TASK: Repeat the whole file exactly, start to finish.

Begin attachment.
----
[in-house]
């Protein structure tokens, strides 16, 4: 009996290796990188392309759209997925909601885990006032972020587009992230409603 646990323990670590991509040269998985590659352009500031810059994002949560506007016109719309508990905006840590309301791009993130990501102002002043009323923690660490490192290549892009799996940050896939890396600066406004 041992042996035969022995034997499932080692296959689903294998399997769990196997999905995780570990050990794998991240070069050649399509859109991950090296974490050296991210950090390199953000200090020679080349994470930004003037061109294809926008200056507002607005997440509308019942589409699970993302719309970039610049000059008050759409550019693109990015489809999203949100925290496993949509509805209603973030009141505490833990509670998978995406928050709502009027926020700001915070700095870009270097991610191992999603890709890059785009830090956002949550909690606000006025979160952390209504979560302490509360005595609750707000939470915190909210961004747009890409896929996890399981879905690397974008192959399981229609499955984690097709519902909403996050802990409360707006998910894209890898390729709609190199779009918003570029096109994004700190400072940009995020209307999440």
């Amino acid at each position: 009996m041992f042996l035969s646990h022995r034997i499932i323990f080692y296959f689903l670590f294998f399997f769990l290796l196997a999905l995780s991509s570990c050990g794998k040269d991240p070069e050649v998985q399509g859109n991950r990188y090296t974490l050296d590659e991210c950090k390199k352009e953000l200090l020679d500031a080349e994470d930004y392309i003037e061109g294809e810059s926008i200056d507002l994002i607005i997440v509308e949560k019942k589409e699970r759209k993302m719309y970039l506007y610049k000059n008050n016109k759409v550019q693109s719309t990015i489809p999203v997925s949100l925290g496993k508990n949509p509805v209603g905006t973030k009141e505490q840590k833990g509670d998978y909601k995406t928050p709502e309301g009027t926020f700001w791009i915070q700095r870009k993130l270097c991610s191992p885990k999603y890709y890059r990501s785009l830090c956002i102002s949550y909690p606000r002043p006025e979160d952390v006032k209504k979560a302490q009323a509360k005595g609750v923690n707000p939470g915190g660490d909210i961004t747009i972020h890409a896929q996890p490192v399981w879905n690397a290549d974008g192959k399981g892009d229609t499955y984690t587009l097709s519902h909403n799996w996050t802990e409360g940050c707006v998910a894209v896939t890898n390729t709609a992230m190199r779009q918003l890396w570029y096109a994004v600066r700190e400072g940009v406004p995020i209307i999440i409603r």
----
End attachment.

[in-house]
């Protein structure tokens, strides 16, 4: 009996290796990188392309759209997925909601885990006032972020587009992230409603 646990323990670590991509040269998985590659352009500031810059994002949560506007016109719309508990905006840590309301791009993130990501102002002043009323923690660490490192290549892009799996940050896939890396600066406004 041992042996035969022995034997499932080692296959689903294998399997769990196997999905995780570990050990794998991240070069050649399509859109991950090296974490050296991210950090390199953000200090020679080349994470930004003037061109294809926008200056507002607005997440509308019942589409699970993302719309970039610049000059008050759409550019693109990015489809999203949100925290496993949509509805209603973030009141505490833990509670998978995406928050709502009027926020700001915070700095870009270097991610191992999603890709890059785009830090956002949550909690606000006025979160952390209504979560302490509360005595609750707000939470915190909210961004747009890409896929996890399981879905690397974008192959399981229609499955984690097709519902909403996050802990409360707006998910894209890898390729709609190199779009918003570029096109994004700190400072940009995020209307999440």
């Amino acid at each position: 009996m041992f042996l035969s646990h022995r034997i499932i323990f080692y296959f689903l670590f294998f399997f769990l290796l196997a999905l995780s991509s570990c050990g794998k040269d991240p070069e050649v998985q399509g859109n991950r990188y090296t974490l050296d590659e991210c950090k390199k352009e953000l200090l020679d500031a080349e994470d930004y392309i003037e061109g294809e810059s926008i200056d507002l994002i607005i997440v509308e949560k019942k589409e699970r759209k993302m719309y970039l506007y610049k000059n008050n016109k759409v550019q693109s719309t990015i489809p999203v997925s949100l925290g496993k508990n949509p509805v209603g905006t973030k009141e505490q840590k833990g509670d998978y909601k995406t928050p709502e309301g009027t926020f700001w791009i915070q700095r870009k993130l270097c991610s191992p885990k999603y890709y890059r990501s785009l830090c956002i102002s949550y909690p606000r002043p006025e979160d952390v006032k209504k979560a302490q009323a509360k005595g609750v923690n707000p939470g915190g660490d909210i961004t747009i972020h890409a896929q996890p490192v399981w879905n690397a290549d974008g192959k399981g892009d229609t499955y984690t587009l097709s519902h909403n799996w996050t802990e409360g940050c707006v998910a894209v896939t890898n390729t709609a992230m190199r779009q918003l890396w570029y096109a994004v600066r700190e400072g940009v406004p995020i209307i999440i409603r």